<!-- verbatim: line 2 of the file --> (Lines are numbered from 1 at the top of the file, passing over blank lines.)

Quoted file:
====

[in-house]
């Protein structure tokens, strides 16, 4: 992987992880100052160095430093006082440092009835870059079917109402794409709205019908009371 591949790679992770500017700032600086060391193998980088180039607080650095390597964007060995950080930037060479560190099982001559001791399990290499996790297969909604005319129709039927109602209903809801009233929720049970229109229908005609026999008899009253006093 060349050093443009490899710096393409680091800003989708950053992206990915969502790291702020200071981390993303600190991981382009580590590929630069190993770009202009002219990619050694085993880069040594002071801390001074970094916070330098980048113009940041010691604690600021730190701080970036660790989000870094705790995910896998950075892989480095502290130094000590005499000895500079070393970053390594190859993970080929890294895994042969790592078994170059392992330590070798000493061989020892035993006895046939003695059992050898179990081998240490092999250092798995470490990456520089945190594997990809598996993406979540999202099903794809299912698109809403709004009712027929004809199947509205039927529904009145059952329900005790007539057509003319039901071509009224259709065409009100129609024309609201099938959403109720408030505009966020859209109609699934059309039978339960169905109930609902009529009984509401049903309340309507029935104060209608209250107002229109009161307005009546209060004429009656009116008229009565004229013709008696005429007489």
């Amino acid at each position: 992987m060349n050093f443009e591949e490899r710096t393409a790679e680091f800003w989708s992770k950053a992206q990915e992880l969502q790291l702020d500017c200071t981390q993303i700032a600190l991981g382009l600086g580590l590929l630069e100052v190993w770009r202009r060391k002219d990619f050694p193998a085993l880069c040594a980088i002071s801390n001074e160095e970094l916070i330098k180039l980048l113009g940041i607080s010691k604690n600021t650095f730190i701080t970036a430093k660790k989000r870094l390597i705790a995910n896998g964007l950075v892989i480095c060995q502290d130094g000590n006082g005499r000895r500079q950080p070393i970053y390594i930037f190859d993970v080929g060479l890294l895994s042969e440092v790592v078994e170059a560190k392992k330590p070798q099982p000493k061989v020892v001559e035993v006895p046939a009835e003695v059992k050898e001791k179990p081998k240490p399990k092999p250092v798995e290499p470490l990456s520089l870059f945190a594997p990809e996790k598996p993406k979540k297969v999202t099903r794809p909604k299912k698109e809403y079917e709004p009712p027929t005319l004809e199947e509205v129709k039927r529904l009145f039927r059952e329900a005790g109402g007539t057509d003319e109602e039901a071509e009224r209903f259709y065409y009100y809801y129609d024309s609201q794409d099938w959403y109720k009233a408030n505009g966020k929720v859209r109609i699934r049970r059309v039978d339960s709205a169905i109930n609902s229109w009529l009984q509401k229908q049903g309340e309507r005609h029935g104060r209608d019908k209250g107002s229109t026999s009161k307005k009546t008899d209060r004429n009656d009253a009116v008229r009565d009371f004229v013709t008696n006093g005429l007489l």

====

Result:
């Protein structure tokens, strides 16, 4: 992987992880100052160095430093006082440092009835870059079917109402794409709205019908009371 591949790679992770500017700032600086060391193998980088180039607080650095390597964007060995950080930037060479560190099982001559001791399990290499996790297969909604005319129709039927109602209903809801009233929720049970229109229908005609026999008899009253006093 060349050093443009490899710096393409680091800003989708950053992206990915969502790291702020200071981390993303600190991981382009580590590929630069190993770009202009002219990619050694085993880069040594002071801390001074970094916070330098980048113009940041010691604690600021730190701080970036660790989000870094705790995910896998950075892989480095502290130094000590005499000895500079070393970053390594190859993970080929890294895994042969790592078994170059392992330590070798000493061989020892035993006895046939003695059992050898179990081998240490092999250092798995470490990456520089945190594997990809598996993406979540999202099903794809299912698109809403709004009712027929004809199947509205039927529904009145059952329900005790007539057509003319039901071509009224259709065409009100129609024309609201099938959403109720408030505009966020859209109609699934059309039978339960169905109930609902009529009984509401049903309340309507029935104060209608209250107002229109009161307005009546209060004429009656009116008229009565004229013709008696005429007489």